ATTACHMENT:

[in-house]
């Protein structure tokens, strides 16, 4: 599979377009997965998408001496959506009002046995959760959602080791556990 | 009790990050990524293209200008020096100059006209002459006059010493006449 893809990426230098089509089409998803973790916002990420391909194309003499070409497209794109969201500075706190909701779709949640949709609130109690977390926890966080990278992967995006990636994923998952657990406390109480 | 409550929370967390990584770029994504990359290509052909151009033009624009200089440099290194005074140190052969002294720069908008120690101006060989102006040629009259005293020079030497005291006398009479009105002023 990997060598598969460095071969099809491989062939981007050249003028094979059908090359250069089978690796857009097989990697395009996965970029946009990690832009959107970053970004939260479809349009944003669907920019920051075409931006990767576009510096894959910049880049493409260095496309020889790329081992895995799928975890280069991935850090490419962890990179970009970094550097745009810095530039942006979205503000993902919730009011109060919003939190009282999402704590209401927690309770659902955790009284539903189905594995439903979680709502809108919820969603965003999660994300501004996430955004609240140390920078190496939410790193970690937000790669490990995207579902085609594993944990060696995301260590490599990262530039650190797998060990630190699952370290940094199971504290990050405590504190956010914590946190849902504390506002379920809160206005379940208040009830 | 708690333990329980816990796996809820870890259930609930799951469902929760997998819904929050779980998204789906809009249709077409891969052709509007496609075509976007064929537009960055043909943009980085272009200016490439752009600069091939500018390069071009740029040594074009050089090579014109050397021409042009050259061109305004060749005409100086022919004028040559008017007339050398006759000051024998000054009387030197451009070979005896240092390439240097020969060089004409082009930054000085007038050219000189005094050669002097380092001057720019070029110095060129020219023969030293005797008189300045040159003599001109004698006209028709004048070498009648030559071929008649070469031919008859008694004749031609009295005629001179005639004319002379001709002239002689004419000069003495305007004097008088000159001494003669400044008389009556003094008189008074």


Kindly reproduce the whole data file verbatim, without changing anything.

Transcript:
[in-house]
């Protein structure tokens, strides 16, 4: 599979377009997965998408001496959506009002046995959760959602080791556990 | 009790990050990524293209200008020096100059006209002459006059010493006449 893809990426230098089509089409998803973790916002990420391909194309003499070409497209794109969201500075706190909701779709949640949709609130109690977390926890966080990278992967995006990636994923998952657990406390109480 | 409550929370967390990584770029994504990359290509052909151009033009624009200089440099290194005074140190052969002294720069908008120690101006060989102006040629009259005293020079030497005291006398009479009105002023 990997060598598969460095071969099809491989062939981007050249003028094979059908090359250069089978690796857009097989990697395009996965970029946009990690832009959107970053970004939260479809349009944003669907920019920051075409931006990767576009510096894959910049880049493409260095496309020889790329081992895995799928975890280069991935850090490419962890990179970009970094550097745009810095530039942006979205503000993902919730009011109060919003939190009282999402704590209401927690309770659902955790009284539903189905594995439903979680709502809108919820969603965003999660994300501004996430955004609240140390920078190496939410790193970690937000790669490990995207579902085609594993944990060696995301260590490599990262530039650190797998060990630190699952370290940094199971504290990050405590504190956010914590946190849902504390506002379920809160206005379940208040009830 | 708690333990329980816990796996809820870890259930609930799951469902929760997998819904929050779980998204789906809009249709077409891969052709509007496609075509976007064929537009960055043909943009980085272009200016490439752009600069091939500018390069071009740029040594074009050089090579014109050397021409042009050259061109305004060749005409100086022919004028040559008017007339050398006759000051024998000054009387030197451009070979005896240092390439240097020969060089004409082009930054000085007038050219000189005094050669002097380092001057720019070029110095060129020219023969030293005797008189300045040159003599001109004698006209028709004048070498009648030559071929008649070469031919008859008694004749031609009295005629001179005639004319002379001709002239002689004419000069003495305007004097008088000159001494003669400044008389009556003094008189008074």